Toyin Saraki, wife of Senate President Bukola Saraki, says Nigeria will not prosper if it leaves women, who constitute 50 percent of its population, out of politics.
She blamed the non-passage of Gender Equality and Responsibility bill at the National Assembly in 2016 on the opposition by the “northern population”, which “perpetuates a patriarchal norm that is not necessarily good for us”.
Speaking in Abuja on Friday at a seminar to commemorate the International Women’s Month, with the theme ‘How do women win elections in 2019?’, organised by the European Union (EU) and Yar’Adua Centre, Saraki said impacts of empowering women have been well-documented worldwide.
Her words: “So when I looked at the challenges faced by the Gender Equality and Opportunities bill, I have to be frank with you as the wife of the Senate President that the first I knew of the bill was when it was shut down on TV.
“I could not believe that the movers or sponsors of the bill did not deem it fit to lobby anybody. I’m not even talking about lobbying fellow women; nobody had been lobbied to come out in support of this bill. I saw it on TV, and as you know I’m not political but I have political conscience, so I was waiting by the front door of my house, tapping my feet, just waiting for the President of the Senate to come home and ask actually what happened.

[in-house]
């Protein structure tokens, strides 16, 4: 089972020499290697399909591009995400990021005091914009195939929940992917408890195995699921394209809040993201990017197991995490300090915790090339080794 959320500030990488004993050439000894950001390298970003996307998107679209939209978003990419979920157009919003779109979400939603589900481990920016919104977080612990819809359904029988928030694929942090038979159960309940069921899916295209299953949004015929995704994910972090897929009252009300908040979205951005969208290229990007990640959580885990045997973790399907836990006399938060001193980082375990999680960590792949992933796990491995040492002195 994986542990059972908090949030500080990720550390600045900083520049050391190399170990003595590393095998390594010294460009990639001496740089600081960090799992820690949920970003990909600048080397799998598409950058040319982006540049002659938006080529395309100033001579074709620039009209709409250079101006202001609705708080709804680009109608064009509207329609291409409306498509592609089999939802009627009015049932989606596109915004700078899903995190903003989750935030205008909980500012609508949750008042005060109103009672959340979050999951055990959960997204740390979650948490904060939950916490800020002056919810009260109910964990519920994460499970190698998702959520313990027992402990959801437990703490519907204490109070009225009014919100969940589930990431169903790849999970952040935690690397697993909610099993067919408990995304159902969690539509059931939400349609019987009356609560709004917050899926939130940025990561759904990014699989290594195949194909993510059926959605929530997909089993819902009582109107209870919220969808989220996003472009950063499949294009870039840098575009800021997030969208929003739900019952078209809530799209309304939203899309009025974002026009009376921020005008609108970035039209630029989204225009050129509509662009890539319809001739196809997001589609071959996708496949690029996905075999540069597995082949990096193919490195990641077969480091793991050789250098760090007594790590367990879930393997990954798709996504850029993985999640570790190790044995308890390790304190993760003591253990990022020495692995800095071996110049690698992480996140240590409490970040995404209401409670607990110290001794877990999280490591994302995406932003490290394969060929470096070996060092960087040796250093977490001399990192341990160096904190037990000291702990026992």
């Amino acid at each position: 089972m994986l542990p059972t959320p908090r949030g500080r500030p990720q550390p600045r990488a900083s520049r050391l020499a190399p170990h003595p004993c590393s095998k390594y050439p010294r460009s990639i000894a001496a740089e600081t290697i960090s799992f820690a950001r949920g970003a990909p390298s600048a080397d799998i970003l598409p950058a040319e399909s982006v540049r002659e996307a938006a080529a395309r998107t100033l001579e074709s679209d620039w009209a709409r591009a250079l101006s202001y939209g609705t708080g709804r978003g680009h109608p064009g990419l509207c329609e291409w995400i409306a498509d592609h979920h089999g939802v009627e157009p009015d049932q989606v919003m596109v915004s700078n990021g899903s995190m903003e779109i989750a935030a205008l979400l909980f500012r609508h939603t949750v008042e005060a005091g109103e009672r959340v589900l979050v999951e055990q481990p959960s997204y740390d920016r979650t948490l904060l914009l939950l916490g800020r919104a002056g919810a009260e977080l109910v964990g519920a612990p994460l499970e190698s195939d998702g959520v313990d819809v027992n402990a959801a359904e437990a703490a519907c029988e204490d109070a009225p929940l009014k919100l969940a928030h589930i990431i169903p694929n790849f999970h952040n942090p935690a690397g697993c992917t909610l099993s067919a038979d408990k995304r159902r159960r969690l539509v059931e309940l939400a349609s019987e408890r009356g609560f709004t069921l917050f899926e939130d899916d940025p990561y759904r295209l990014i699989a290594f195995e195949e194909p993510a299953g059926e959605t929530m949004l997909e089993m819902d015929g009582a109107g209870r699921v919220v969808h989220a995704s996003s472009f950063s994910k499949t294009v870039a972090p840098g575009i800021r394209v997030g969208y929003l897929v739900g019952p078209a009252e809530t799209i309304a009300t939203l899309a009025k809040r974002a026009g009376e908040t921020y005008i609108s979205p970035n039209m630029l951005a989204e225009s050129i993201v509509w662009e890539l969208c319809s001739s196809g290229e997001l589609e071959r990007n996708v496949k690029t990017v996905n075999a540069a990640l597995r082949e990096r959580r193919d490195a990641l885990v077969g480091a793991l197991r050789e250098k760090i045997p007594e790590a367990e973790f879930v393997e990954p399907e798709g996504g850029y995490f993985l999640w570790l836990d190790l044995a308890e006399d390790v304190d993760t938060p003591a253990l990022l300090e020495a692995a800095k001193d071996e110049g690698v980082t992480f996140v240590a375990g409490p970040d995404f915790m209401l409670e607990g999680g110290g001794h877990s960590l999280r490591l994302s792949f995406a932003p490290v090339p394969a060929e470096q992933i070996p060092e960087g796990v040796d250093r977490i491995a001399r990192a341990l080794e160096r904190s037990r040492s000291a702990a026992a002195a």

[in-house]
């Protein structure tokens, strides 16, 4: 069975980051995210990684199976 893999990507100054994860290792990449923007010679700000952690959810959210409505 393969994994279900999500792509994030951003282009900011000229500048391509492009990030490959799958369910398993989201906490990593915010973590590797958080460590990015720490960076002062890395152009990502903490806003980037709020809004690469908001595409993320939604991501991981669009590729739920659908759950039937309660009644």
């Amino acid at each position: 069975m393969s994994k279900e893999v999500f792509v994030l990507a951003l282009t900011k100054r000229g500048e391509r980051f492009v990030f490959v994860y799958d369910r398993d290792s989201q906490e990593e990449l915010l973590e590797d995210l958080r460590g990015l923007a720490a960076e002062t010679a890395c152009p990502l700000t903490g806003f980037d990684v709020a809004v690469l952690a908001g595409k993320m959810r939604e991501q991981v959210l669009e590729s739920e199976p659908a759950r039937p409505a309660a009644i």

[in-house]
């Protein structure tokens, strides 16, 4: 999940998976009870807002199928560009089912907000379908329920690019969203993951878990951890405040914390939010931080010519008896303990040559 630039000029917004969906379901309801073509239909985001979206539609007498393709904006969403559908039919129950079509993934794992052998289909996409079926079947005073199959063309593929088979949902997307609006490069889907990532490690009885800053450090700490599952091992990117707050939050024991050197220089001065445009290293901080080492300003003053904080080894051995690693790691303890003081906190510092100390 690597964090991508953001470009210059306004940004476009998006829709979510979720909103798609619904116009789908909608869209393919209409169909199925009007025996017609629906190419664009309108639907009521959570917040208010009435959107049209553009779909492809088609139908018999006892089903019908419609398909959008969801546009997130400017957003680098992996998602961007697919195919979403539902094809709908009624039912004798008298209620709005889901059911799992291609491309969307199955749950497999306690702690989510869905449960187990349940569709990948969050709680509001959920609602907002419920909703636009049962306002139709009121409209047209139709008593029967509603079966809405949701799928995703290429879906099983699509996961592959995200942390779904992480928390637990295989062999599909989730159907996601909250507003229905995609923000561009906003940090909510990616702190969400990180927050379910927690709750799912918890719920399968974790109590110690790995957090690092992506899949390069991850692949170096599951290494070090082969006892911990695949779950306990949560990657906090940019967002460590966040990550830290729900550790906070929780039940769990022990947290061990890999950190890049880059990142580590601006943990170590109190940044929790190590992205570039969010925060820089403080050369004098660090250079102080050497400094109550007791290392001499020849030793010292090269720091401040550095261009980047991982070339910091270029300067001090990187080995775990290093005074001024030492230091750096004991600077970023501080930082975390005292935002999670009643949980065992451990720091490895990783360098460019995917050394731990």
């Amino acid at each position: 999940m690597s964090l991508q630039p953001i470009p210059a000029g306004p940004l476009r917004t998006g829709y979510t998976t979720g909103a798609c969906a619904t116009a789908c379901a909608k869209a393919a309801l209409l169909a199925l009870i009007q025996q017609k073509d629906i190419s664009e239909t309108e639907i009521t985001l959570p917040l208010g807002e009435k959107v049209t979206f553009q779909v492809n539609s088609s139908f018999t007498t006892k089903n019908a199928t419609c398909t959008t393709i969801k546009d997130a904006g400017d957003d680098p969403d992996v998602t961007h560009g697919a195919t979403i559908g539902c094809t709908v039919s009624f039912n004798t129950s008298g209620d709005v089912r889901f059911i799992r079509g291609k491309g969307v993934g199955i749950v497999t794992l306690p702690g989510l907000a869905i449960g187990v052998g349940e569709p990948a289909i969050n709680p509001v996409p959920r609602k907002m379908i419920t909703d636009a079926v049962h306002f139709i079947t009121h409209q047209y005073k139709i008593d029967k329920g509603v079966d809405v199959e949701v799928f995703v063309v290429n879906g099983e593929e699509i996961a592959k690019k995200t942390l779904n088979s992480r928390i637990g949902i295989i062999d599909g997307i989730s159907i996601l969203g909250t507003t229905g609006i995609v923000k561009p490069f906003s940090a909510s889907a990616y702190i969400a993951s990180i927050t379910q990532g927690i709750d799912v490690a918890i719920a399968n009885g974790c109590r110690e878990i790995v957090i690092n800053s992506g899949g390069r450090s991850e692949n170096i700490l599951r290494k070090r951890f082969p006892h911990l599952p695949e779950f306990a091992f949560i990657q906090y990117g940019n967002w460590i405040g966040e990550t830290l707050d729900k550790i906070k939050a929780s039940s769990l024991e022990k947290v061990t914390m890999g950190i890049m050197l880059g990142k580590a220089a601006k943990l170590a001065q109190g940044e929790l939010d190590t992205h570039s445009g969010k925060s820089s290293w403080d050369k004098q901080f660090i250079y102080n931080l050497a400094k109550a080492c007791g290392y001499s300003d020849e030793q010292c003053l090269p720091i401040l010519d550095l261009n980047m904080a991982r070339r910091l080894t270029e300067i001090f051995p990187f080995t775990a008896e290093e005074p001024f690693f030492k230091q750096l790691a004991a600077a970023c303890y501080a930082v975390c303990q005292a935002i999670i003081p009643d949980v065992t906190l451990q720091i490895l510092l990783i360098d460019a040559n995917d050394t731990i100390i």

“And my husband came back with his hands in the air because he knew he was going to come and explain. The next day, I took it upon myself, I found as many women group I could find in Abuja, quickly conveyed senators’ wives and started asking them ‘how do we rescue this bill?’
“We actually did take a poll of sort and the bill in my opinion seems to have found death on women’s right to own property and women’s right to inherit. We do have very strong customs in this country; some fair and some which are very unfair.
“We found out that opposition to the bill did not necessarily come from Muslim population as most people would think because actually in Islam, in Sharia law, a woman has right to inherit 50 percent whether or not the male in her life, whether her father or uncle, left a will. The opposition to the bill came from the North, which perpetuates a patriarchal norm that is not necessarily good for us.”
In its statistical report on Women and Men in Nigeria (2014), the National Bureau of Statistic (NBS) revealed that women constitute 49.5 percent of the Nigerian population while men constitute 50.5 percent.
Quoting a DFID report, the wife of the Senate President remarked that when more 10 percent girls go to school, a country’s GDP increases on average at 35 percent, and when women have the same amount of land as men and ownership of that land, there is over 10 percent in crop yields.
She noted that “these effects from education to agriculture benefit the entire nation and multiply when women take on decisions of responsibility themselves”.
“We know there is a moral imperative to empower women; we also should not shy away from making a hard case of women economic empowerment,” she said.
“The UN estimates the gender inequality costs Sub-Sahara Africa on average $95 billion a year. So we can be no doubt that the long side is moral imperative, there is a guarantee of huge rewards for countries that embrace equality of gender.
“I want Nigerian women to remember, first, you are good; and second, the hand that rocks the cradle rules the world. So as we rock the cradle we have to start at the grassroots.”